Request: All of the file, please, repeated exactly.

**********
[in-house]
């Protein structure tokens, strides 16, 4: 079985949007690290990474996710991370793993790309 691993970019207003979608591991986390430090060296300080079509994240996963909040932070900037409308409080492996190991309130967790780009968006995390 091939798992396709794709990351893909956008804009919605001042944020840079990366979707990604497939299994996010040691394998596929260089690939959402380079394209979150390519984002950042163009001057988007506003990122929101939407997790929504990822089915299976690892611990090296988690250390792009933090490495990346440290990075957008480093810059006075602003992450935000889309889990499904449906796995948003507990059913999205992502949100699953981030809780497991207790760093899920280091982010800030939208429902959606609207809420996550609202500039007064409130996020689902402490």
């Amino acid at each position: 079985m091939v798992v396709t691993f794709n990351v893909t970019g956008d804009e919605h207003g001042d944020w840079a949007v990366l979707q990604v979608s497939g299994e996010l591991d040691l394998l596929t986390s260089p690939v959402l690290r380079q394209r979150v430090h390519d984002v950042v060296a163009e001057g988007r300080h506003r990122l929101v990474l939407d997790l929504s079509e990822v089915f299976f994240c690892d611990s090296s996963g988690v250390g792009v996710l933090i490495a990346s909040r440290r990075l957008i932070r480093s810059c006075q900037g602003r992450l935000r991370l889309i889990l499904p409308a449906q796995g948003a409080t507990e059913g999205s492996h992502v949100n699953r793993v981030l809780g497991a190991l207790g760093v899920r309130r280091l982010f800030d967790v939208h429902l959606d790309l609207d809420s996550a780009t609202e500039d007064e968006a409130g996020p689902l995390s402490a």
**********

[in-house]
């Protein structure tokens, strides 16, 4: 079985949007690290990474996710991370793993790309 691993970019207003979608591991986390430090060296300080079509994240996963909040932070900037409308409080492996190991309130967790780009968006995390 091939798992396709794709990351893909956008804009919605001042944020840079990366979707990604497939299994996010040691394998596929260089690939959402380079394209979150390519984002950042163009001057988007506003990122929101939407997790929504990822089915299976690892611990090296988690250390792009933090490495990346440290990075957008480093810059006075602003992450935000889309889990499904449906796995948003507990059913999205992502949100699953981030809780497991207790760093899920280091982010800030939208429902959606609207809420996550609202500039007064409130996020689902402490």
């Amino acid at each position: 079985m091939v798992v396709t691993f794709n990351v893909t970019g956008d804009e919605h207003g001042d944020w840079a949007v990366l979707q990604v979608s497939g299994e996010l591991d040691l394998l596929t986390s260089p690939v959402l690290r380079q394209r979150v430090h390519d984002v950042v060296a163009e001057g988007r300080h506003r990122l929101v990474l939407d997790l929504s079509e990822v089915f299976f994240c690892d611990s090296s996963g988690v250390g792009v996710l933090i490495a990346s909040r440290r990075l957008i932070r480093s810059c006075q900037g602003r992450l935000r991370l889309i889990l499904p409308a449906q796995g948003a409080t507990e059913g999205s492996h992502v949100n699953r793993v981030l809780g497991a190991l207790g760093v899920r309130r280091l982010f800030d967790v939208h429902l959606d790309l609207d809420s996550a780009t609202e500039d007064e968006a409130g996020p689902l995390s402490a």